Need 100% positive offset on 555 output

Discussion in 'General Electronics Chat' started by Fuji, Jan 19, 2015.

  1. Fuji

    Thread Starter Member

    Nov 8, 2014
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    The 555 timer creates 10Hz frequency. My problem now is making the output 100% positive offset, setting it to 3.5mA current with 10 Hz at 99% duty cycle.

    Someone told me an OpAmp can set a positive offset on the output pin of the 555 timer. Does this work?

    As for 3.5mA, does this change when increasing the voltage of the 555 timer? How can I set the current on the output to stay at 3.5mA without increasing the voltage?
     
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  2. GopherT

    AAC Fanatic!

    Nov 23, 2012
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    Could you draw what you expect from the 555 output and what you need as a signal.
    A simple voltage vs time plot. Hand drawn is fine.
     
  3. WBahn

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    Mar 31, 2012
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    You can spec the output voltage or you can spec the output current. In general you can't do both unless you have another part of the circuit that is controlling it to that operating point.

    Please be a little more specific about what you want.

    For instance: I want the output voltage to be x.xxV 99% of the time and I want it to be y.yyV 1% of the time.

    Under what conditions will the output current need to be 3.5mA and what is being driven?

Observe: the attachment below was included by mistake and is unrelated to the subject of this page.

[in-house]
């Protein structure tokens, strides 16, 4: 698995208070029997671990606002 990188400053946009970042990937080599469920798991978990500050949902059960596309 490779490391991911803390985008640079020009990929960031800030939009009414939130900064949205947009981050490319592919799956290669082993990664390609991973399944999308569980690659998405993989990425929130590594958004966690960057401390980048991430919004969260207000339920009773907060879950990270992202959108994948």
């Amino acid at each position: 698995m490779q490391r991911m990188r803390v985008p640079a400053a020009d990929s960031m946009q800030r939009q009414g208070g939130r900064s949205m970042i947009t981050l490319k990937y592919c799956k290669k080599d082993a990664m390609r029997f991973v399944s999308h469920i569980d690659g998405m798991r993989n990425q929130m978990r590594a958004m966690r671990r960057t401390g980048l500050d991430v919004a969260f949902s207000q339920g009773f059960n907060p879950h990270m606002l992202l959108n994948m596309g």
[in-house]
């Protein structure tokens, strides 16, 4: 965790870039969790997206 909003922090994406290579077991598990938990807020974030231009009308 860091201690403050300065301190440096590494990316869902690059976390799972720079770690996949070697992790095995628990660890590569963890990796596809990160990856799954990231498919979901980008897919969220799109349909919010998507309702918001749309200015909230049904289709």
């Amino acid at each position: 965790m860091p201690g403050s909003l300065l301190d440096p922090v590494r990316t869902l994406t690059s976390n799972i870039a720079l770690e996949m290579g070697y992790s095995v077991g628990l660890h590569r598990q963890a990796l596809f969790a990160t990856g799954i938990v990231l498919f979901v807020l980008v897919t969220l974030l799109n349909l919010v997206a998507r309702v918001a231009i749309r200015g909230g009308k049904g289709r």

4. jpanhalt

    AAC Fanatic!

    Jan 18, 2008
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    Do you you have stable operation at 99% duty cycle? An older application note (AN170) states that the usable range is only up to 95% I would be sure to check that outwith an oscilloscope and not rely on just the calculations. The formula for calculation duty cycle in the LM555 datasheet is:
    upload_2015-1-20_1-18-58.png

    Where R1 = Ra and R2 = Rb
    This online calculator (http://web.udl.es/usuaris/p7806757/555-calculadora/555 Calculator.htm) predicts a duty cycle of 91 to 92%.

    John
     
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  5. Alec_t

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    Sep 17, 2013
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    1% of a 10Hz signal is a pulse of 1ms duration. So if you really need that resolution you might be better off using one 555 configured as an astable to generate a 10Hz signal of arbitrary duty cycle, use that signal to trigger another 555 configured as a 1ms monostable, and invert the output of the second 555 if necessary (depending on what you intend to drive ).
     
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  6. ScottWang

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    Aug 23, 2012
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    If you wish to output 100% duty cycle then you just need a switch switching to output from +Vcc.
    When the voltage increasing then you also increasing the resistor that it will keep the current not increasing.
     
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  7. WBahn

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    Mar 31, 2012
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    But he DOESN'T want 100% duty cycle, he wants 99% duty cycle. He wants a 100% offset, whatever that means specifically.

    Fuji: A sketch would sure help!
     
  8. ScottWang

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    Aug 23, 2012
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    His description wasn't clearly as you said those -- For instance: I want the output voltage to be x.xxV 99% of the time and I want it to be y.yyV 1% of the time.

    No specific question there is no correct answer.
     
  9. AnalogKid

    Distinguished Member